With the coalescence of New Order’s sound and a renewed sense of vision, Power, Corruption & Lies laid the groundwork for the albums immediately following.

Grade: A (Gonzo)



Low-Life (1985)
1985’s Low-Life easily ranks as my favorite New Order record. Power, Corruption & Lies may be where the band found their sound, but Low-Life is where that sound fully cohered: Sumner’s vocals, the blend of electronics and guitars, and New Order’s brand of emotive dance pop are polished and pristine throughout. The band’s club leanings are best exhbited on singles “The Perfect Kiss” and “Subculture,” a proclivity that would develop further as their career progressed. This provides an intriguing contrast to more rock-oriented tracks like “Sunrise” and “Sooner Than You Think,” not to mention the instrumental soundscape of “Elegia” (of which a fairly inessential 17-minute version exists). Low-Life was also the first New Order album to crack the US charts, albeit peaking at only #94.

From a lyrical perspective, album opener “Love Vigilantes” is particularly interesting. It begins as a fairly innocuous narrative of a soldier longing to return home to his family, though he is cognizant of the value of the current military effort. The lyrics takes a surprise twist in the song’s final verse, a strategy that would reappear in the 1987 b-side “1963.”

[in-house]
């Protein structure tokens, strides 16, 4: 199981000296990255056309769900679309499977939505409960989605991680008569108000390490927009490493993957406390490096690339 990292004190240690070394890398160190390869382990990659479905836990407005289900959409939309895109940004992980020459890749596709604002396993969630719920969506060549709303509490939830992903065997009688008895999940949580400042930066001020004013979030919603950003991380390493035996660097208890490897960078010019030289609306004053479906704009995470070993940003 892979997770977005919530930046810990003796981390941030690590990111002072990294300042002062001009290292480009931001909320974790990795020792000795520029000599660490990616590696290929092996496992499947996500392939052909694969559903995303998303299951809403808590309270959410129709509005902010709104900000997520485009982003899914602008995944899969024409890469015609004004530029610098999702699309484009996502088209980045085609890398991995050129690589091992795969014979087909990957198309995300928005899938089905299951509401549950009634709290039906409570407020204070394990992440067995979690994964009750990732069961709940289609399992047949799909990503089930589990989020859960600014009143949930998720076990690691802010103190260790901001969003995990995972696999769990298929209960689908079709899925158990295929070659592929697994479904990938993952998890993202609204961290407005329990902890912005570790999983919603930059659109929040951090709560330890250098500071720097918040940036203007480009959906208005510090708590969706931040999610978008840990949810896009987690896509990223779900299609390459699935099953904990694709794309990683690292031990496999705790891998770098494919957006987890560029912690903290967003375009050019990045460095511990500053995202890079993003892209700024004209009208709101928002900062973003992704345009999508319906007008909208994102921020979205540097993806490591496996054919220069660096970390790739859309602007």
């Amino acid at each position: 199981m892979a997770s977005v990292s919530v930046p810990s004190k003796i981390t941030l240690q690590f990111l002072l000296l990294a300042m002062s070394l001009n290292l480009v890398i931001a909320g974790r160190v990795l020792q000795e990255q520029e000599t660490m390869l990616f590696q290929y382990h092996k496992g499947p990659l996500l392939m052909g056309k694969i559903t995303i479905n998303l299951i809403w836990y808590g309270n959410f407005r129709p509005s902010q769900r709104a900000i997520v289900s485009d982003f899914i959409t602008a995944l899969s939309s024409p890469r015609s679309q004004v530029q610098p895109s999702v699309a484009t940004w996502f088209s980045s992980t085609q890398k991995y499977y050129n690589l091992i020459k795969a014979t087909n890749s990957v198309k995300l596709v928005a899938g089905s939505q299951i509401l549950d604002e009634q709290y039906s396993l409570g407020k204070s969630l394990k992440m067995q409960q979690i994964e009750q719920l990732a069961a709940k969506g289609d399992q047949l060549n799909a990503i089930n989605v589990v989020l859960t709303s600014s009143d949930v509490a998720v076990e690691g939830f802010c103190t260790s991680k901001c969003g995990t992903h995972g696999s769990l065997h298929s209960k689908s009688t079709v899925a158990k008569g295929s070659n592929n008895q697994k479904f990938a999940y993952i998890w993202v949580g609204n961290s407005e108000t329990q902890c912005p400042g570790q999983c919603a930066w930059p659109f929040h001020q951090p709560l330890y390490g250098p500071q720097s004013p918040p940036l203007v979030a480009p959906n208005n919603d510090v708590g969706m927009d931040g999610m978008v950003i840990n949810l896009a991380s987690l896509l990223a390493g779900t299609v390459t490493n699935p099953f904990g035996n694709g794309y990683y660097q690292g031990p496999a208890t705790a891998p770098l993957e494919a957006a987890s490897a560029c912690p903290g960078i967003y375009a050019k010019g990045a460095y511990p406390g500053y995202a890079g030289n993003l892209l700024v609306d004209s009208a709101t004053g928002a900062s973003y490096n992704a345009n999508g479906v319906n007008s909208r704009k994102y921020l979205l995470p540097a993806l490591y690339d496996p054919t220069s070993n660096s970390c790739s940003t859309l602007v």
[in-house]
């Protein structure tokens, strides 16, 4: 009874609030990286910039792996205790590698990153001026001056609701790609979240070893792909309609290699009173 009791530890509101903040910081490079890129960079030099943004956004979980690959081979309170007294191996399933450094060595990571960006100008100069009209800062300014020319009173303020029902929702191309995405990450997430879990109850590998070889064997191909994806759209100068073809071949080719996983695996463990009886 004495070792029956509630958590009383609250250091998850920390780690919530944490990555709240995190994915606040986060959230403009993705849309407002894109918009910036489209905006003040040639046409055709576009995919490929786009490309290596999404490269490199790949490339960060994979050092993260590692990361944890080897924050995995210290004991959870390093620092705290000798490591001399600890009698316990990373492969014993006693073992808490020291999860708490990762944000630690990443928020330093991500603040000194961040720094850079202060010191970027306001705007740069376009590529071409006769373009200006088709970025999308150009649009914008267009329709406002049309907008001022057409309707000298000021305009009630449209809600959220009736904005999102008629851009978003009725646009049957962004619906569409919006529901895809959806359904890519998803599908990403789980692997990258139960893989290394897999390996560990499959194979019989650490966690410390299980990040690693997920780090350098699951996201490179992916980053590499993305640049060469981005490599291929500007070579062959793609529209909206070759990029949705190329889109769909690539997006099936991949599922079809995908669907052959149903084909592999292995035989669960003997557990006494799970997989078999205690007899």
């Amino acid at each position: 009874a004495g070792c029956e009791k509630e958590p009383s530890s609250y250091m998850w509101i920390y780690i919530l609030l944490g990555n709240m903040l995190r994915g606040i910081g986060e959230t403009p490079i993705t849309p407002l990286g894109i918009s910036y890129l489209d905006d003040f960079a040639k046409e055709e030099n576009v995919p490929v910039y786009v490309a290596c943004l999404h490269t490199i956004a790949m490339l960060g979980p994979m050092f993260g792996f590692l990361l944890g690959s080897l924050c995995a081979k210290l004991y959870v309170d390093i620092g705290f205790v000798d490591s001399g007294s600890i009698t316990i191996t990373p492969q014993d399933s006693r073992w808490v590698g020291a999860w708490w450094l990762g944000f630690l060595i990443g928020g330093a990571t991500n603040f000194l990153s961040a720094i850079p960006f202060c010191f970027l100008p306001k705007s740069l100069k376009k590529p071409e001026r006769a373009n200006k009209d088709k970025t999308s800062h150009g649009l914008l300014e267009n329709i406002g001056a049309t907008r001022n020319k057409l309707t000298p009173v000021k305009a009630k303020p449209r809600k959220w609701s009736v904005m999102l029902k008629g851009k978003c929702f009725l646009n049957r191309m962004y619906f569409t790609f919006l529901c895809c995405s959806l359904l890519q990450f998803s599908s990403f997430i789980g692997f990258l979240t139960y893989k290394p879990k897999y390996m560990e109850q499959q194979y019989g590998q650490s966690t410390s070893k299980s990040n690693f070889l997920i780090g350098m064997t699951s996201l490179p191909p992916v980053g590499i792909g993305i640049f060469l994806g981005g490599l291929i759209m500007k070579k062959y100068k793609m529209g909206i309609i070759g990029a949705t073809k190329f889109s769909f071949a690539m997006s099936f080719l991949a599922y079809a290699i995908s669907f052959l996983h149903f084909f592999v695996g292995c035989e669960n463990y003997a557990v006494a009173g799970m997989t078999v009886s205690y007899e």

New Order would produce more great albums in the following years, but in my book, Low-Life remains the goup’s artistic peak.

Grade: A+ (Gonzo)



Brotherhood (1986)
Brotherhood is an apt follow up to Low-Life; like its predecessor, Brotherhood straddles the fence between New Order’s dancier side and more rock-oriented material. The album is most notable for “Bizarre Love Triangle,” a perennial favorite that at #98, was the group’s highest charting single in the US to that point. The song did much better among the dance club crowd.

Beyond “Bizarre Love Triangle,” Brotherhood includes some of the group’s strongest material, including “All Day Long,” “Paradise,” “Subculture,” and “Every Little Counts.” Although a great album (save the plodding “As it is When it Was”), it doesn’tgel quite as well as its predecessor. Even so, it remains a standout within the New Order discography, and can in some ways be viewed as a bookend to the first phase of the band’s career, particularly as the band’s next release would be the 1987 compilation Substance.

Grade: A- (Gonzo)

Substance 1987 (1987)